By the spring of 2003, the U.S. military had toppled Saddam's regime, having already toppled the Taliban regime in Afghanistan, and was heavily engaged in nation building in both countries. Bush's call for humility, selectivity, restraint, and reinvigorated multilateralism had morphed into a doctrine of preventive war near-universally condemned abroad as dangerously unilateral. While the American action in Afghanistan enjoyed considerable international support, the war in Iraq did not-in fact, the United Nations Security Council was strongly opposed. A domestic-politics president had suddenly become a foreign-policy president, indeed a national-security president broadly construed, largely unconcerned with multilateralism, and anything but humble. What had happened to provoke such a change?
The answer, of course, is 9/11.
Now, at one level there is nothing surprising about this. 9/11 was the deadliest terrorist attack in history. By toppling both World Trade Center towers in the most horrific way imaginable-using hijacked airliners as weapons of mass destruction-Osama bin Laden's al-Qaeda network dealt the United States a psychological blow rivaled in American history only, perhaps, by the Japanese surprise attack on Pearl Harbor on December 7, 1941. Suddenly the American people-and, of course, their president-felt acutely vulnerable in a way they had never felt before, and to an enemy they had hitherto underestimated. It would have been odd indeed if American foreign and domestic policy had not reflected the widespread perception in the United States that the world had changed both suddenly and profoundly. "A faceless enemy has declared war on the United States of America," Bush declared on September 12; "So we are at war."
The problem, though, is that Osama bin Laden had declared war on the United States more than three years earlier-on February 23, 1998. Al-Qaeda's first attempt to topple the World Trade Center had taken place eight years earlier. That attempt killed 6, injured 1,042, and caused "more hospital casualties than any other event in domestic American history apart from the Civil War." American officials knew that the mastermind of the first World Trade Center attack, Ramzi Yousef, had plans to fly aircraft into government buildings. Bush's own director of central intelligence, George Tenet, had told him even before the inauguration that al-Qaeda posed a "tremendous" and "immediate" threat to the United States. The real puzzle is why American policy had not changed earlier to reflect the growing menace al-Qaeda had posed for almost a decade. "The question that would always linger," Bob Woodward later mused, "was whether they had moved fast enough on a threat that had been identified by the CIA as one of the top three facing the country, whether September 11 was as much a failure of policy as it was of intelligence."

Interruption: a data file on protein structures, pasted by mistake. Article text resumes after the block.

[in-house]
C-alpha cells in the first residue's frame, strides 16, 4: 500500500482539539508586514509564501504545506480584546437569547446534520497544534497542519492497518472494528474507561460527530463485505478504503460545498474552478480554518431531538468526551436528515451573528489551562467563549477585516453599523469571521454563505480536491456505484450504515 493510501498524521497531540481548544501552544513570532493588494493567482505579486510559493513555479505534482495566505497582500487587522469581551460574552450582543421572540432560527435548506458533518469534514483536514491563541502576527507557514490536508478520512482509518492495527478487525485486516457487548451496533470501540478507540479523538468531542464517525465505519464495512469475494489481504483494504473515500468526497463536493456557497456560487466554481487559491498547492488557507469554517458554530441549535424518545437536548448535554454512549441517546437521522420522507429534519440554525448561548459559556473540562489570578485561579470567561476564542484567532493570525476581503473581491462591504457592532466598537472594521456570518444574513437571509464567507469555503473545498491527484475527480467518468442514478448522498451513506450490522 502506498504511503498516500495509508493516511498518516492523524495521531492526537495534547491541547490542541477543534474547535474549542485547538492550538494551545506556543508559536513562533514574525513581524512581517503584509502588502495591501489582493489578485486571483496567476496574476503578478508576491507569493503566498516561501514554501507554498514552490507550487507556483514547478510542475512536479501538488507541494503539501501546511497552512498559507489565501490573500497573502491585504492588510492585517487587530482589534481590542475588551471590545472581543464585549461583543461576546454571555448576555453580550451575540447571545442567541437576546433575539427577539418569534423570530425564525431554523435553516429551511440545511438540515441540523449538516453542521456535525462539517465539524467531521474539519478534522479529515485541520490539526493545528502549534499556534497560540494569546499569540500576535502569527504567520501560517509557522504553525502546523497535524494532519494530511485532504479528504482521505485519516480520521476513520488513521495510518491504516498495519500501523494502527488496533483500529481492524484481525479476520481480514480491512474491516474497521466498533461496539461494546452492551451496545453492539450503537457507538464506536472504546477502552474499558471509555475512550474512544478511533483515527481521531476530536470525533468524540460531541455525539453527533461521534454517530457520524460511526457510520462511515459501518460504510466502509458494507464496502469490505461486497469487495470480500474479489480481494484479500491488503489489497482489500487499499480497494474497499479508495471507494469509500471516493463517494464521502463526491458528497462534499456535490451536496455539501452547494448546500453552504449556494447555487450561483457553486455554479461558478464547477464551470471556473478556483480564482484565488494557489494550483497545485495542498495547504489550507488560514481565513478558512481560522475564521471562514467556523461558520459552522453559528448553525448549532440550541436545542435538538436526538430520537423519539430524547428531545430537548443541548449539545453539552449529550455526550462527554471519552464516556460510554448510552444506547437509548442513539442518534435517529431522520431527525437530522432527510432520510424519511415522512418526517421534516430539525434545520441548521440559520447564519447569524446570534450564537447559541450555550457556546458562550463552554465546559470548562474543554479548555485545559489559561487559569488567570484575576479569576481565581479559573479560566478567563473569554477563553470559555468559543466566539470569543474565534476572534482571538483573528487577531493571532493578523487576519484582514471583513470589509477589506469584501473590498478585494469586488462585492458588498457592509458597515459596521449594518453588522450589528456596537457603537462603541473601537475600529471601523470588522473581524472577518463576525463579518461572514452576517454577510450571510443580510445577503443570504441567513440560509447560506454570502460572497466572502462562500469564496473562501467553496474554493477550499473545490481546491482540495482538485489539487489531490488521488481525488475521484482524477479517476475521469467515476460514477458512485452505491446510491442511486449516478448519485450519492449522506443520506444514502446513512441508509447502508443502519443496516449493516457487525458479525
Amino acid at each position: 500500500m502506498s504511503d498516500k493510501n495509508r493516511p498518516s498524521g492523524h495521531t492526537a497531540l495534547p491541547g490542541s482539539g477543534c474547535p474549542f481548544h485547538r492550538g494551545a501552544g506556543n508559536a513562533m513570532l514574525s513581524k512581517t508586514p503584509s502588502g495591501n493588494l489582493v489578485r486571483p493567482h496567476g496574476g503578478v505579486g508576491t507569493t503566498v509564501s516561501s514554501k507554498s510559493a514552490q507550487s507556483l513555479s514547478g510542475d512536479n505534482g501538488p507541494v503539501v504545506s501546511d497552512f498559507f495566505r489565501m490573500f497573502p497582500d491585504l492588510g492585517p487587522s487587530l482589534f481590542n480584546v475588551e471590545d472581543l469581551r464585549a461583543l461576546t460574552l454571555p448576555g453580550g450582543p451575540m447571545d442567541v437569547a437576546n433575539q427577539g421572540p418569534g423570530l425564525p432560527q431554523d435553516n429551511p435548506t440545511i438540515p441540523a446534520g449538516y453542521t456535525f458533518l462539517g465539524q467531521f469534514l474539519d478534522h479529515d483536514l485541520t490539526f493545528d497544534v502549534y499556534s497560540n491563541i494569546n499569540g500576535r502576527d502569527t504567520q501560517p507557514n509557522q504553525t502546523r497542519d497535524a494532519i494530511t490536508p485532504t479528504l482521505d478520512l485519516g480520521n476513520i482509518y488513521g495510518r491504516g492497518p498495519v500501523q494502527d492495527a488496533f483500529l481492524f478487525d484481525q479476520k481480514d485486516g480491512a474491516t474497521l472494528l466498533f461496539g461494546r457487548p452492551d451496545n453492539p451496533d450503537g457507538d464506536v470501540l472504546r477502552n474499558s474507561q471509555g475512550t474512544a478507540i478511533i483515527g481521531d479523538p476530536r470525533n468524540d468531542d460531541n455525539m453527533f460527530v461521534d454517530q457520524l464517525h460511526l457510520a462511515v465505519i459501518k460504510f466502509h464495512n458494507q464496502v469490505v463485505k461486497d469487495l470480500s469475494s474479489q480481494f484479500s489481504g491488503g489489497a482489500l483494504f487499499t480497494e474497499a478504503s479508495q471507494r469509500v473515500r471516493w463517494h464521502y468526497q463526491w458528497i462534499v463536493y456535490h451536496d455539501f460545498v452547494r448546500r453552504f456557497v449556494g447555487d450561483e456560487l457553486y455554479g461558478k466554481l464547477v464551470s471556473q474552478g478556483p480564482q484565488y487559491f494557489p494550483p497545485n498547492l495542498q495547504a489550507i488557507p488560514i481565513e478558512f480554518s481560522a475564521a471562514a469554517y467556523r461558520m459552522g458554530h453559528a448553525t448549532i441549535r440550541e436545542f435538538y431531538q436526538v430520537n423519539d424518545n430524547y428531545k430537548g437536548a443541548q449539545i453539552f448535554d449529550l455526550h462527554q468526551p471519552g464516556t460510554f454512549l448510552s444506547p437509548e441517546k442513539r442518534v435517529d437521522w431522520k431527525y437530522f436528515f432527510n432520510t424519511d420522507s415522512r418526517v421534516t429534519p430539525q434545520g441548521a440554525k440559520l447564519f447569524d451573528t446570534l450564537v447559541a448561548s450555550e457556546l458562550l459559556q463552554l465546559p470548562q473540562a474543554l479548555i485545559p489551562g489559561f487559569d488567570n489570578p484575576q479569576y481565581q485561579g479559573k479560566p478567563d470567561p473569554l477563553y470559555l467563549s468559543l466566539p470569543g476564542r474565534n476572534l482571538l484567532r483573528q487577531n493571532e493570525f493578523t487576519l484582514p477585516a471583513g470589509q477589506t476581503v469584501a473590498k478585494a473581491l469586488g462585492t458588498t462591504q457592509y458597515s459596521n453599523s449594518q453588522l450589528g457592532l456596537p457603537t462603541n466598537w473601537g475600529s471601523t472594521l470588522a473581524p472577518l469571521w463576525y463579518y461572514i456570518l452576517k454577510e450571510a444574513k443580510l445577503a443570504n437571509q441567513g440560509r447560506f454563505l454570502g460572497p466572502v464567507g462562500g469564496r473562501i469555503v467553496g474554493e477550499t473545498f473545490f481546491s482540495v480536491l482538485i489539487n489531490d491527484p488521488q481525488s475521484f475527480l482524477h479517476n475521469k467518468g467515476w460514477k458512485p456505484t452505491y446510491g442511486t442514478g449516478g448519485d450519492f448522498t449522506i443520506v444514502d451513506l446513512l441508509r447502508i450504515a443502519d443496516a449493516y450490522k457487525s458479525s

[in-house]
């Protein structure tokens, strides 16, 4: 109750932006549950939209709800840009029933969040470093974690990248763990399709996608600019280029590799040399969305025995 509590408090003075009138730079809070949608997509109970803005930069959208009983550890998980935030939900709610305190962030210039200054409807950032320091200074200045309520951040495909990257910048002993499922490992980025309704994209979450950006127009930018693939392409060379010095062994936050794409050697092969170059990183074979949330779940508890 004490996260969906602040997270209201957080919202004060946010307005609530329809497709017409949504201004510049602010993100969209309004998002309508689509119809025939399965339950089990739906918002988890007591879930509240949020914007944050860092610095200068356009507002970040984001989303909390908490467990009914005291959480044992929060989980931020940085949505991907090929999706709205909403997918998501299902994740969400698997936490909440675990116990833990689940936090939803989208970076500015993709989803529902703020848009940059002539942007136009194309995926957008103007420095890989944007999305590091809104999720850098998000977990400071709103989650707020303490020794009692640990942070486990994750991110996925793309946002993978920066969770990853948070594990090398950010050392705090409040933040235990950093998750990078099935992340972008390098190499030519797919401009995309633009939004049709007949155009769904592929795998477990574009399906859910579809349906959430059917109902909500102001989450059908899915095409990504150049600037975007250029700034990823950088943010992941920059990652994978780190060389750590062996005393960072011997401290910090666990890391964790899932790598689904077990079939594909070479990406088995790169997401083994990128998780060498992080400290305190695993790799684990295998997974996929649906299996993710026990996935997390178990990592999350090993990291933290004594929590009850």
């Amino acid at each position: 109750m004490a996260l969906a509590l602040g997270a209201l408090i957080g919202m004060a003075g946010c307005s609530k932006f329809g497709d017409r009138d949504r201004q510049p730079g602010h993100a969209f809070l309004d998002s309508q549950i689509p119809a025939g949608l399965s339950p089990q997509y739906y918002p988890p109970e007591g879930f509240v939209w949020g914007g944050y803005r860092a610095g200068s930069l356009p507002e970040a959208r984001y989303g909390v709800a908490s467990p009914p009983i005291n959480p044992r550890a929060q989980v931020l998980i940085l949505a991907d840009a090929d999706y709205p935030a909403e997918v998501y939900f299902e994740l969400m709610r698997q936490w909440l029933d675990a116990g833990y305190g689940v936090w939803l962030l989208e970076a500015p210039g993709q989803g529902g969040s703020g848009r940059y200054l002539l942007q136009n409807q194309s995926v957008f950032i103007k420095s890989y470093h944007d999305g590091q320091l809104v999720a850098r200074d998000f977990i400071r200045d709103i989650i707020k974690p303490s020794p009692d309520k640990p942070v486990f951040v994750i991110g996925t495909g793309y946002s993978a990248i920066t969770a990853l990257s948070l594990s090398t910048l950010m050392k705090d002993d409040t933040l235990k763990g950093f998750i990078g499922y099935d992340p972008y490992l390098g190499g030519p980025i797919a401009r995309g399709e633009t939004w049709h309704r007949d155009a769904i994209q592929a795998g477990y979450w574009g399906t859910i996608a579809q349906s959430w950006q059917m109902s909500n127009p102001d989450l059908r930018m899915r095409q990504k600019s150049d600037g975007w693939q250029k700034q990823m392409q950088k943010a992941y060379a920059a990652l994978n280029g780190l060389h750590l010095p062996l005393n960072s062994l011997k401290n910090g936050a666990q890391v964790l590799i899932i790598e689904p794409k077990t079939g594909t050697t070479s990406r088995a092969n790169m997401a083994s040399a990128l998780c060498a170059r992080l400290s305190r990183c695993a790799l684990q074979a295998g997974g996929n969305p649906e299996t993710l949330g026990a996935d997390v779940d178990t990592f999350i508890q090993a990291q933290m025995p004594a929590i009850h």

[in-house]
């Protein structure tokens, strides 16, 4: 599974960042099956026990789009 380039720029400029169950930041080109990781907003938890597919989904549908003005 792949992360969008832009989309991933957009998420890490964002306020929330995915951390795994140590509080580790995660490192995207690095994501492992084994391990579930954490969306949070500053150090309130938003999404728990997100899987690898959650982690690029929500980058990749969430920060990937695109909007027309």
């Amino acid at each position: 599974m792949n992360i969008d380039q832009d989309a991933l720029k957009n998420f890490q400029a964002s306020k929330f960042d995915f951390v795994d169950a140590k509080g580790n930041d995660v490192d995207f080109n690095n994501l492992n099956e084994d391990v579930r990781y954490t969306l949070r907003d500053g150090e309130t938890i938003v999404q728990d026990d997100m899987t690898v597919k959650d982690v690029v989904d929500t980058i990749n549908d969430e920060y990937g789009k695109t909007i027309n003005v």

What is striking and surprising in retrospect, in other words, is not how dramatically American policy changed after 9/11 so much as how little it changed beforehand. Until 9/11, antiterrorism was a relatively minor concern in American foreign policy, largely handled as a routine security-intelligence issue-a matter of mundane police-work more than anything else. Terrorism was not an issue in the 2000 presidential campaign. Prior to 9/11, Bush had never even been briefed by his chief count-erterrorism expert. The very first principals' meeting on the subject in the Bush administration took place only on September 4, 2001. Everything changed after 9/11. The "War on Terror" became the central concern not only of U.S. foreign policy, but of American politics as a whole-a matter of the highest of high politics, to which everything else suddenly became secondary.
American policy toward Iraq changed fundamentally after 9/11, too. Despite Bush's preelection hostility toward Saddam's regime, and despite the enthusiasm some of his officials felt for toppling Saddam from the very beginning of his administration, the fact is that Bush's Iraq policy remained Clinton's Iraq policy for more than a year and a half. Officially, both presidents favored regime change, but in practice, neither felt the kind of urgency, and neither had the kind of unified advice, that made an energetic policy of regime change possible. Both simply hobbled along. But 9/11 shook everything up and gave the Iraq hawks the window they needed. "September the 11th obviously changed my thinking a lot about my responsibility as president," Bush later told Woodward. "Keeping Saddam in a box looked less and less feasible to me." Once Bush had taken care of business in Afghanistan, he turned his sights on Saddam, despite the fact, with which Kenneth Pollack begins a book advocating a war with Iraq, that "[a]s best we can tell, Iraq was not involved in the terrorist attacks of September 11, 2001."